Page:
Britain’s Glorious Aircraft Industry Review

Britain’s Glorious Aircraft Industry: 100 Years of Success, Setback and Change

By J Paul Hodgson

I received a free copy of Britain’s Glorious Aircraft Industry from the publisher in exchange for my honest opinion.

Great Britain’s aircraft industry started in 1908, with the first formally registered organization in the world to offer to design and build an aeroplane ‘for commercial gain’. This was when the Short brothers, Oswald, Eustace and Horace, decided that aeroplanes would overtake balloons as a business opportunity in the aeronautical world and formed the partnership ‘Short Brothers’.

From this start, the UK aircraft industry expanded and grew rapidly, going on throughout the rest of the twentieth century to achieve many ‘firsts’ in the aeronautical world, with some remarkable technical successes and gaining a reputation to match. There were also setbacks along the way.

This book tells the complete story of the 110 years since the start, all the companies formed and the aircraft they produced, highlighting the advances in aeronautical ambition and technology. It is the story of the creation, survival and decline of all one hundred and twenty-three of the aircraft design and construction companies formed between 1908 and 2018. The exhilaration of success and the magic of aviation technology are vividly illustrated by the technical and political birth stories of iconic projects, such as the Cirrus/Gypsy Moths, the Tiger Moth, the flying boats of Imperial Airways, Spitfire, Lancaster, Viscount, Vulcan, Harrier, Buccaneer and many more.

The rotary wing industry is not forgotten. The birth of the jet turbine engine and the quest for supersonic speed is included. The stories of the disappointments of failure and disaster, such as the Brabazon, Comet, Princess, Rotodyne and TSR-2, and the growth of international collaboration in Concorde, Tornado, Airbus, Eurofighter Typhoon and other projects are included, in the context of the international scene and domestic politics. The conclusion highlights the prominent reminiscences and speculates on the future of the aircraft industry in Britain.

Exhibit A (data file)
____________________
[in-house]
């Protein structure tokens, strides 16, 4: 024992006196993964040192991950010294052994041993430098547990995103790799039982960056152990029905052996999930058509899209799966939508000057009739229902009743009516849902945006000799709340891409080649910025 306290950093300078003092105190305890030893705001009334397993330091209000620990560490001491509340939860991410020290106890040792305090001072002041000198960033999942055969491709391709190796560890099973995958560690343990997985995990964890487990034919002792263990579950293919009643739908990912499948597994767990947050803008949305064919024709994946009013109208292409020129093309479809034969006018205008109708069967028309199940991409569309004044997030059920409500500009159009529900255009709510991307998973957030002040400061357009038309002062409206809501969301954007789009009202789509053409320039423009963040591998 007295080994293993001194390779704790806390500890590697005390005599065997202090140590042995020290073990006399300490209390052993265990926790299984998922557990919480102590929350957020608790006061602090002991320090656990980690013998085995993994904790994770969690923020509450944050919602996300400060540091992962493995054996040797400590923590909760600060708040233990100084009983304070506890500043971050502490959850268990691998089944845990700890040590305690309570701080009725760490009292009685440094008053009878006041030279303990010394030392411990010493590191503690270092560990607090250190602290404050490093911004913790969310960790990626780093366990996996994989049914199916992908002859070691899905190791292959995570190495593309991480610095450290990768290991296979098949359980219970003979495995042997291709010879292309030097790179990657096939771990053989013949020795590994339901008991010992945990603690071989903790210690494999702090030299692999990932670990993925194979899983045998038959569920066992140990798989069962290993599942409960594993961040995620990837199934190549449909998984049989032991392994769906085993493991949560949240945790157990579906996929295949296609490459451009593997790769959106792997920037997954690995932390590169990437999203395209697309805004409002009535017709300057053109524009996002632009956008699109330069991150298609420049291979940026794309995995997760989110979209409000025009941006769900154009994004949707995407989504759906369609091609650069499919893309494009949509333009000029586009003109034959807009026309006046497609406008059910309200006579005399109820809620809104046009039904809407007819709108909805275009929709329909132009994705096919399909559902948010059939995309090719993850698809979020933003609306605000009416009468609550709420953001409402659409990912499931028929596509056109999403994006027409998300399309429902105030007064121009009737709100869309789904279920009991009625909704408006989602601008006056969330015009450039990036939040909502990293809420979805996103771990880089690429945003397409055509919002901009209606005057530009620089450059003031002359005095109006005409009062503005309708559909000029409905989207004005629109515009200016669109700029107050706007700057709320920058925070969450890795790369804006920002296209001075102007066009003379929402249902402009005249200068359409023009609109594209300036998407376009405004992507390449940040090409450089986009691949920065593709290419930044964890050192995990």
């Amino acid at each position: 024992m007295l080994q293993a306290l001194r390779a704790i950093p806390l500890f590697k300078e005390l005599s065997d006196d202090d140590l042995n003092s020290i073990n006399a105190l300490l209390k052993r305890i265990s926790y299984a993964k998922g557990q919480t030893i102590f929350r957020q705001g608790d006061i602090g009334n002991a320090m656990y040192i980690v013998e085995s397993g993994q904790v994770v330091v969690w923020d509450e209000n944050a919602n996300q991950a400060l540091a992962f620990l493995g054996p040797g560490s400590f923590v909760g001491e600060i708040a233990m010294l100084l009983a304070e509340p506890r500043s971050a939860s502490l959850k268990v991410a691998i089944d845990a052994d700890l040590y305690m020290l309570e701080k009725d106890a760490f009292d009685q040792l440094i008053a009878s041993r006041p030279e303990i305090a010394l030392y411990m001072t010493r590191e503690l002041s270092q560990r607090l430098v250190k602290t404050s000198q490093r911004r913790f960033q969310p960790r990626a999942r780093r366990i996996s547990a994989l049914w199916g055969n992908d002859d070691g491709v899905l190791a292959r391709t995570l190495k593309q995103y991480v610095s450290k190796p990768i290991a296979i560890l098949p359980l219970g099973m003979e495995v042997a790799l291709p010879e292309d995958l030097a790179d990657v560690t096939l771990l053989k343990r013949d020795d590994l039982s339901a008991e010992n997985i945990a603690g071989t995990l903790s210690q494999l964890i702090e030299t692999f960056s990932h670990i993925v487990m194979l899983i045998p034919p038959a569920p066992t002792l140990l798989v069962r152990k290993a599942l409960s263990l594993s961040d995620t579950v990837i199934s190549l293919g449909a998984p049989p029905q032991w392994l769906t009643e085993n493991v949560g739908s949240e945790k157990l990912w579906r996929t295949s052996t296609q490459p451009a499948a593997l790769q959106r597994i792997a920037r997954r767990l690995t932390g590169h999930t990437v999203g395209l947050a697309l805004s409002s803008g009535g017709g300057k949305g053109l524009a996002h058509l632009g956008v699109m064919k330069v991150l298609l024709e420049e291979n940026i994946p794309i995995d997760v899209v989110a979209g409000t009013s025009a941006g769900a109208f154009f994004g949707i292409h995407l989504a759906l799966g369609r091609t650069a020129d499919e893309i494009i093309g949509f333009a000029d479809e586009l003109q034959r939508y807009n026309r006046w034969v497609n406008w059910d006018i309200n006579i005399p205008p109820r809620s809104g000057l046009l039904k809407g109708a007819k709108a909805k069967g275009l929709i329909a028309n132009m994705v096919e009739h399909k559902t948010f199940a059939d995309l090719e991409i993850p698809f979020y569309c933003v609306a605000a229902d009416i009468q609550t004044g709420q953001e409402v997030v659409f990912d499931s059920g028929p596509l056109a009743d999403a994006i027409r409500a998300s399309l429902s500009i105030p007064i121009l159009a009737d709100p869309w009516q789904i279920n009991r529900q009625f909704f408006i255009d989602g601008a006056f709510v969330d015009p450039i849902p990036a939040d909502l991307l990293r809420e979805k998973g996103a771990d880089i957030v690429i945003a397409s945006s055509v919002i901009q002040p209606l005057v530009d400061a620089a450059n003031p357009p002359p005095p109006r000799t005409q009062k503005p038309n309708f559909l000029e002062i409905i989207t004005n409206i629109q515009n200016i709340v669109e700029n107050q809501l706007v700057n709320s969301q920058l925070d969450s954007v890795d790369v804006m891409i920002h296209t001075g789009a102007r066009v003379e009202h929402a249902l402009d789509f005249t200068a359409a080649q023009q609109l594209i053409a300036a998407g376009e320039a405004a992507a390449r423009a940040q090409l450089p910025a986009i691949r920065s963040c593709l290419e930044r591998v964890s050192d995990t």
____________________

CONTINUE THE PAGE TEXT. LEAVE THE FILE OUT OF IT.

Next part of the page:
Summary from Goodreads.

I love aircraft (and spacecraft for the matter), so whenever I see a book about aircraft I get a little bit too excited. I have been to numerous aircraft museums over the world and I still cannot wait to go to even more. To have a book about Britain’s Aircraft history (I am originally from England) is the perfect way for me to indulge my love of all thing aviation.

Britain’s Glorious Aircraft Industry read more like a research paper than I was expecting. By research paper, I am saying that it has 14 appendixes, which take up a good quarter of the pages.

I honestly do not feel the need to even attempt to describe what Britain’s Glorious Aircraft Industry is about because the books title says it perfectly. Hodgson goes to lengths to cover absolutely everything that you could possibly need to know about Britain’s aircraft history, and no detail if left out.

This is the type of book that appeals to a very niche market, but it is absolutely perfect for what it delivers. I admire Hodgson dedication to detail in his research of this topic, and his passion for the subject defiantly shows through in this book.

For the avid aircraft enthusiast who want to know everything, and I mean everything, about Britain’s aircraft history.


Check it out on Goodreads here.

Purchase it on Amazon here.


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